In 2011, Georgia launched an effort to tackle this issue called Complete College Georgia. The work began with a $1 million grant from the Complete College America Foundation, a national organization that works with states to improve graduation rates.
As part of this program, each institution has to develop annual strategies to retrain and graduate students, such as shortening the amount of time it takes students get a degree, improving agreements between two- and four-year schools so credits transfer more easily and placing fewer students in only remedial courses during their first semester. The system has also started a program called Go Back, Move Ahead to get adults to return to school by making it easier to enroll and offering flexible course schedules. In some cases, people can also use military or volunteer experience to earn credits.
In 2011, the University System of Georgia had a 74 percent first-year retention rate. In 2016 it was 79 percent. Graduation rates, however, have not had a similar improvement; six-year graduation rates at the state’s universities remain at 57 percent.
Retention rates at the Technical College System have stayed around 67 percent since 2011, but graduation rates are up, from 54 percent to 70 percent. But fewer people are enrolled in technical schools, meaning the system conferred about 3,000 fewer degrees, diplomas and certificates in 2016 than 2011.
Officials agree that the stability of Georgia’s economy hinges on the success of Complete College Georgia. As Gov. Nathan Deal put it in 2012, six months after the launch of the program: “To have a successful future in Georgia, and remain competitive nationwide and globally, we have to have an educated workforce, and that means we need to do a better job getting people into college, make sure they receive a high-quality education and then graduate them.”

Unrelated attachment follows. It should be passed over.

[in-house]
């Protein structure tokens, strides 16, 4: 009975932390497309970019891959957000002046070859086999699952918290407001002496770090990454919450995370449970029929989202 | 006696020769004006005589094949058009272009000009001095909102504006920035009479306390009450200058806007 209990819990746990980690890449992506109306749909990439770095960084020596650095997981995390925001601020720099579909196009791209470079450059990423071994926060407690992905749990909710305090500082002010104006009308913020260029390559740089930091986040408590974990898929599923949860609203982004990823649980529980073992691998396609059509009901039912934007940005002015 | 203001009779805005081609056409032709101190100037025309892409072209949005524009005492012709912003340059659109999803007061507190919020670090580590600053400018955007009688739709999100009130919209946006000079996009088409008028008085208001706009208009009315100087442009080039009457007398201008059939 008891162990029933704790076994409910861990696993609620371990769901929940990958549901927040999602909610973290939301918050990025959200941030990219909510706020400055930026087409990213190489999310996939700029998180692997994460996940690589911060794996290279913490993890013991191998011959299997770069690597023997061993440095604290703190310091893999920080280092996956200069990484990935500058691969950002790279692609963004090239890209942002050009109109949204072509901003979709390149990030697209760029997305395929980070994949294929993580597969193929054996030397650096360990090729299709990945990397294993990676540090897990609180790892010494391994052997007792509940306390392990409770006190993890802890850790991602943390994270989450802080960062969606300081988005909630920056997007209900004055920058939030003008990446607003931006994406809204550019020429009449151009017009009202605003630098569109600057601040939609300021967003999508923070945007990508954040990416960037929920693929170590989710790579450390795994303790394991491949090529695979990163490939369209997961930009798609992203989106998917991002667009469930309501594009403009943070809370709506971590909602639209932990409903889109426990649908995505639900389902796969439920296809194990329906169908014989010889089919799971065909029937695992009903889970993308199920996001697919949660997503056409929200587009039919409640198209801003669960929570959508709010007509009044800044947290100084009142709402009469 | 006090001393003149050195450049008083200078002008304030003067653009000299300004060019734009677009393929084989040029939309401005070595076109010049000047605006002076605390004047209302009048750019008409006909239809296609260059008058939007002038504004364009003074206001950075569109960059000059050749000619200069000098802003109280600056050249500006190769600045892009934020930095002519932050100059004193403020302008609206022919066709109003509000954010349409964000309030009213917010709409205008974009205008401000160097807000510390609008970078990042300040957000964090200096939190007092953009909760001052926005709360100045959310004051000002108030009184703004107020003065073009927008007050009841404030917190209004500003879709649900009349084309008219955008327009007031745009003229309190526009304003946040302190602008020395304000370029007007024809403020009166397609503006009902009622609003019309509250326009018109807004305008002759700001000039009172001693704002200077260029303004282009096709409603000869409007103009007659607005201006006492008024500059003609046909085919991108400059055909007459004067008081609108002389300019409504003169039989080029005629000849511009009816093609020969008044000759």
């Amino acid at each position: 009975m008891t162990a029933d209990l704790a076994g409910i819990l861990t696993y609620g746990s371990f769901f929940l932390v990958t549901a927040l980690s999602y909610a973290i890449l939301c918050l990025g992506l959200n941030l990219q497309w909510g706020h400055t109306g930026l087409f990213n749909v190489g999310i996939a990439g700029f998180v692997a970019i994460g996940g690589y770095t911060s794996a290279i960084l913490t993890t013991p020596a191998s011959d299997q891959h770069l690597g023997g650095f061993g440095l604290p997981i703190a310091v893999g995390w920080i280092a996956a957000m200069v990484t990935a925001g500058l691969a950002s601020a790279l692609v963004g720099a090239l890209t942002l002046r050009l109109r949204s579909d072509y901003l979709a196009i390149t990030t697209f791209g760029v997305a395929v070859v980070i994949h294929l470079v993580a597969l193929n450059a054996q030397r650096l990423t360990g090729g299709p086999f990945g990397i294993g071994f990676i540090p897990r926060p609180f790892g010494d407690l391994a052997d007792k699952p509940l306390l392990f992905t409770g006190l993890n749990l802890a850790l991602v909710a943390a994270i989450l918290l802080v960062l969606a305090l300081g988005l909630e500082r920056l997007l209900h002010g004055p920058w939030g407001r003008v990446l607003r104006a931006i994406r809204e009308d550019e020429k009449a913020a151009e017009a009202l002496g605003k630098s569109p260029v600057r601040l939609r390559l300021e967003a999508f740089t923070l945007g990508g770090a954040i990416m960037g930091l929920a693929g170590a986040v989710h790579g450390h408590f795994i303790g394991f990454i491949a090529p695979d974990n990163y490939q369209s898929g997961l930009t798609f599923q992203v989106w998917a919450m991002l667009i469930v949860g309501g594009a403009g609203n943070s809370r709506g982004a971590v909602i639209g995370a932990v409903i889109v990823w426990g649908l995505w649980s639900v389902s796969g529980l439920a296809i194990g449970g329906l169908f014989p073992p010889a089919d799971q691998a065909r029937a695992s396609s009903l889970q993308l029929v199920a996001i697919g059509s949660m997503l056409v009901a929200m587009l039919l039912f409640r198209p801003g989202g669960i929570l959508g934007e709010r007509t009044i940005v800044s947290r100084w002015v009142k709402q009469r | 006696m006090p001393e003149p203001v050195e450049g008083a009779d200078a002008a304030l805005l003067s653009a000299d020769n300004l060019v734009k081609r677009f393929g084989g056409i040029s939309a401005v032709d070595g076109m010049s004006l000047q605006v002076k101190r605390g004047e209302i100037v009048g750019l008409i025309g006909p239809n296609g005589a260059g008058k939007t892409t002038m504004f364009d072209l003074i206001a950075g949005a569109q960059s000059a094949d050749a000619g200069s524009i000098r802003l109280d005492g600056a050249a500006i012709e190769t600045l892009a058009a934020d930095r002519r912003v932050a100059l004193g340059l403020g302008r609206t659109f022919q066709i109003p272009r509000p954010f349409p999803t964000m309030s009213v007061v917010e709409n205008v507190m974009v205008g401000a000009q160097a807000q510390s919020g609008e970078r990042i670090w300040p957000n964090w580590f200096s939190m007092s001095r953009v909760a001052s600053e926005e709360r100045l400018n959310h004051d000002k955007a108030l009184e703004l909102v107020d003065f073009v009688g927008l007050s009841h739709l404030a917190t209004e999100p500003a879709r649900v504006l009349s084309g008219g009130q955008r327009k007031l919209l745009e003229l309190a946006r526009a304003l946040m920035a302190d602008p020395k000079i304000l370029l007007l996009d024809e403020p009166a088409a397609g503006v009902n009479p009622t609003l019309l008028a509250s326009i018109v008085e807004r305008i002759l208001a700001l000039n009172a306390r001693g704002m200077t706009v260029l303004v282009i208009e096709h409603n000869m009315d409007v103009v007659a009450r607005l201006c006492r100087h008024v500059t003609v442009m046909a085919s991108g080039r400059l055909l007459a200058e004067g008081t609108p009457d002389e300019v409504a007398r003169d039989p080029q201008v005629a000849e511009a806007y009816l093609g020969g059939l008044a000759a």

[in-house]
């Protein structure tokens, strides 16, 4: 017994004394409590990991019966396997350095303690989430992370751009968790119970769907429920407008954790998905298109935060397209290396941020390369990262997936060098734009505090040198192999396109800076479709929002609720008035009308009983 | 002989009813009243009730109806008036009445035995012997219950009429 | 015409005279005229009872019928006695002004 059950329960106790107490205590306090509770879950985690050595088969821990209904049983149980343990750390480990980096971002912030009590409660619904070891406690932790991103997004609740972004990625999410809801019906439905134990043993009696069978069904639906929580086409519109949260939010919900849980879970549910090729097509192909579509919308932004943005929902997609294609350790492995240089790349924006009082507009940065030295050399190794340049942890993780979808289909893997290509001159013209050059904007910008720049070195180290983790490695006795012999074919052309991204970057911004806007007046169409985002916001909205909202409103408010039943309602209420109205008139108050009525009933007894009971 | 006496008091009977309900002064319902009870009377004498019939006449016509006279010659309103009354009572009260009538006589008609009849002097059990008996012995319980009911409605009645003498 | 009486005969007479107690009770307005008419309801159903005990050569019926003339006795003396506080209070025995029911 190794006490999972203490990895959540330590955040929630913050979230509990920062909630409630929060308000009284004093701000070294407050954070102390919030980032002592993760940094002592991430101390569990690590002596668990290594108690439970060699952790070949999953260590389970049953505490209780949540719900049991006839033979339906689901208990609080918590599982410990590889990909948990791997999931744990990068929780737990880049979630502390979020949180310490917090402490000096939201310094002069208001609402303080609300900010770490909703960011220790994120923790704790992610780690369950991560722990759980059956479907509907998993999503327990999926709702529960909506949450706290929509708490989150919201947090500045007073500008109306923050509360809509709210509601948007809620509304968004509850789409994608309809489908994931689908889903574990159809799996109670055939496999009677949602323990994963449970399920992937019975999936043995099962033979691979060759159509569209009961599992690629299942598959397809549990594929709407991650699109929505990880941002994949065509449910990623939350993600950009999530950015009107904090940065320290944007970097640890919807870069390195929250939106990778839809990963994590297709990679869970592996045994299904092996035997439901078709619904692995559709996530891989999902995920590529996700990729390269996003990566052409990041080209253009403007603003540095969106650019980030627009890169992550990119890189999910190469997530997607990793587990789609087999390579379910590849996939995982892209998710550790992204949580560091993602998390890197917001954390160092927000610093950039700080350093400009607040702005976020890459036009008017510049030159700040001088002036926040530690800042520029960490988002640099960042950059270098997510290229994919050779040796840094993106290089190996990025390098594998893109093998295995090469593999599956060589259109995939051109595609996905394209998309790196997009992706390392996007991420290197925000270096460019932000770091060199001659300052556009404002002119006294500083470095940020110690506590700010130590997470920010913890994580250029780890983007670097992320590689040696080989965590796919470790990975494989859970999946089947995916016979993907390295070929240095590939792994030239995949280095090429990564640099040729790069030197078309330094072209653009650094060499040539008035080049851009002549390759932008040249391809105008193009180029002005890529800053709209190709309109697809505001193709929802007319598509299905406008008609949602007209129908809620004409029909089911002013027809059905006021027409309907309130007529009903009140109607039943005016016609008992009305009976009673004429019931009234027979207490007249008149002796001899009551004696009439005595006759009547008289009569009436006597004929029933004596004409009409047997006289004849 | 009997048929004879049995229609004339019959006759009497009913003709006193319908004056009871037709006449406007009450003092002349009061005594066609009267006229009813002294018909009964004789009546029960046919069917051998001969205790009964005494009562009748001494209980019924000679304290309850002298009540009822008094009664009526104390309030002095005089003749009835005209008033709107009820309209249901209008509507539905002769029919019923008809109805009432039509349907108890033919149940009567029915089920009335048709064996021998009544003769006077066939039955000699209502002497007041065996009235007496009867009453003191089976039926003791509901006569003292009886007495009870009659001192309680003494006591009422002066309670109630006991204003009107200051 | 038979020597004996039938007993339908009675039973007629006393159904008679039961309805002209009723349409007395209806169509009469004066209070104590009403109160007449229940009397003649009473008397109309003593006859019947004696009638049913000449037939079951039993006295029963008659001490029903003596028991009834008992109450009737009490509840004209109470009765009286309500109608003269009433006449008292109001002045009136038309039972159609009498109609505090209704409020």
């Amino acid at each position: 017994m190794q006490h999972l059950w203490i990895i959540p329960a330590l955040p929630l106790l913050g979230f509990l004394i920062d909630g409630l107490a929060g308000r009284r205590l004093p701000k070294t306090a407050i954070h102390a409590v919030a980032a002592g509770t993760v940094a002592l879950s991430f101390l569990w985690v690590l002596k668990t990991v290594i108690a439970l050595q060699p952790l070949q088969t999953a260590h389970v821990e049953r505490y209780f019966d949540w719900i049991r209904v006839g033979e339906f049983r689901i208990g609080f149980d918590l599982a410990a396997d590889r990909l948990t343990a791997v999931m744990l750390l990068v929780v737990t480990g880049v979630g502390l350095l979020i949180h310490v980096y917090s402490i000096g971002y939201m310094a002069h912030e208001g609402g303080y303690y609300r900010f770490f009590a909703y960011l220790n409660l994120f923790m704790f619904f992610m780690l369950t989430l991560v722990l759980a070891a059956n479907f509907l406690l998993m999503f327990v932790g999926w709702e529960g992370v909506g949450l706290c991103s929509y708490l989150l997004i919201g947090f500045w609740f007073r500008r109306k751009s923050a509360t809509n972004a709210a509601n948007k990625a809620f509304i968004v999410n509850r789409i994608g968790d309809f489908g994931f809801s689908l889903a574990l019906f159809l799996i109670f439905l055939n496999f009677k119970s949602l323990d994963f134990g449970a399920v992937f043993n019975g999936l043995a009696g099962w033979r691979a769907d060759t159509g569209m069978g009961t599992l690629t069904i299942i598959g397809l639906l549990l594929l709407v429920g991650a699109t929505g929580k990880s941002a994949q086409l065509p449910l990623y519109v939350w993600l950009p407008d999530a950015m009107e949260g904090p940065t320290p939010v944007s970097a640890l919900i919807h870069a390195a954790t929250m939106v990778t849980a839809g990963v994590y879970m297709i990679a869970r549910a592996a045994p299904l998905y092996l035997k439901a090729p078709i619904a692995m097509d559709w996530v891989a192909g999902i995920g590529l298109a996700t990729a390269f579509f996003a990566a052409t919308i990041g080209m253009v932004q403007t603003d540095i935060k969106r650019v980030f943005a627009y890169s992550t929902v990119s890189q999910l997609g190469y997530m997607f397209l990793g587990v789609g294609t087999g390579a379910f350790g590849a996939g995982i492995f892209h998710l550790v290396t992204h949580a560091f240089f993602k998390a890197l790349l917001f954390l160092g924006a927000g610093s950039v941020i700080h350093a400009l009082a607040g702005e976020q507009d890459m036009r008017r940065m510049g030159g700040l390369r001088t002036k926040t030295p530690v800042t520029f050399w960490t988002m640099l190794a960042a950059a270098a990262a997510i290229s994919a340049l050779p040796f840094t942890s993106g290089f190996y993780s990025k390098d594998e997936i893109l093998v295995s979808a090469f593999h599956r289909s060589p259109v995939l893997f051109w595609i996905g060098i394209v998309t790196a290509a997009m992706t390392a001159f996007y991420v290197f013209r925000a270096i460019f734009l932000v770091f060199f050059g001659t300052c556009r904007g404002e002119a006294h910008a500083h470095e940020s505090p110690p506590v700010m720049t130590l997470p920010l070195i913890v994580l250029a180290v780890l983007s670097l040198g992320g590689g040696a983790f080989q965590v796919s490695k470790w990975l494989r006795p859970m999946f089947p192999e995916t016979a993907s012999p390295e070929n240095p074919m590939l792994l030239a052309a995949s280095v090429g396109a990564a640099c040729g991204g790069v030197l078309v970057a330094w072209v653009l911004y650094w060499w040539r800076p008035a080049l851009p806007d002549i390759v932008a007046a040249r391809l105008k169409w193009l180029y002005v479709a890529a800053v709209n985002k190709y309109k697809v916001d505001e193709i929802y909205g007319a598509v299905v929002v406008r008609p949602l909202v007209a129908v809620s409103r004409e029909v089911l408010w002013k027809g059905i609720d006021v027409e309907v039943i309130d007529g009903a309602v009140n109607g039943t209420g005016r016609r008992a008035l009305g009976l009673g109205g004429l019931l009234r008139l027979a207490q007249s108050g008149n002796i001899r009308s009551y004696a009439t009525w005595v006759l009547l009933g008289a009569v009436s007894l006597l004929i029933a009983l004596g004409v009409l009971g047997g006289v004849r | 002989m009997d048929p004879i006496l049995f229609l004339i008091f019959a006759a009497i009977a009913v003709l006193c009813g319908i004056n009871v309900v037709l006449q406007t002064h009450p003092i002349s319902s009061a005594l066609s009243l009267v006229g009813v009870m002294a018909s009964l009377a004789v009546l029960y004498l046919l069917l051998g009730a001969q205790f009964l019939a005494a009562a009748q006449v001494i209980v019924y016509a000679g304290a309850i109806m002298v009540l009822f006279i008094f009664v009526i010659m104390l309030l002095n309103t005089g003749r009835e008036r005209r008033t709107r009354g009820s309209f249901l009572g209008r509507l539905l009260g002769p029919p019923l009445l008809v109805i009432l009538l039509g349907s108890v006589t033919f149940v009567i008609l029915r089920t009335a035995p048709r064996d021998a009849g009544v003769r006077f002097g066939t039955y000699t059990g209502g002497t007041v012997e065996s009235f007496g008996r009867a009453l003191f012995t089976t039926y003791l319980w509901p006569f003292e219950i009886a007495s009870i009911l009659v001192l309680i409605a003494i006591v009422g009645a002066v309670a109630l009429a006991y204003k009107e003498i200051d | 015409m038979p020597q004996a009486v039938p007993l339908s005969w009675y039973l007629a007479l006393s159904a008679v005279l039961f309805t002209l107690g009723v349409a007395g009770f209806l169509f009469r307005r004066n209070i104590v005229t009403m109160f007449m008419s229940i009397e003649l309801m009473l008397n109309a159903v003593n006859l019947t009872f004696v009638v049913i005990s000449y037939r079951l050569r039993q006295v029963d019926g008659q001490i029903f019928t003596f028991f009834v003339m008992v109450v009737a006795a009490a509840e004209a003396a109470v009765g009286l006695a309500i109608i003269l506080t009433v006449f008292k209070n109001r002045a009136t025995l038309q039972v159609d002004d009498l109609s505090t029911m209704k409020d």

Bowie says he won’t give up on his dream of returning to school and becoming a teacher. Many students share similar sentiments and some Georgia college administrators refer to them as “stopping out” rather than dropping out.
In 2015, his stepfather, who had been a steadying force in the family, dropped dead from a heart ailment. “It was like losing two legs off a chair,” Bowie said.
His mom and four siblings were evicted and became homeless, living in temporary housing in a motel for ten months. Last fall, she was able to rent a house and keep the family together. Bowie respects his mother’s tenacity and devotion to her family, but he says he knows that her lack of a degree has held her back.
“My mom graduated a year early from high school,” said Bowie. “She’s really smart, but she never went to college. I feel like it’s history repeating itself.”
He said if he could clear his loans and get some financial assistance, he knows he could make it.
“I would put my focus on school,” he said, staring out into the parking lot in front of his house. “I would want A’s, just because I know what I can do. If I could actually put in the effort, I know could graduate with honors.”
This story was produced by The Hechinger Report in a collaboration with The Atlanta Journal-Constitution. The Hechinger Report is a nonprofit, independent news website focused on inequality and innovation in education. Sign up for our newsletter.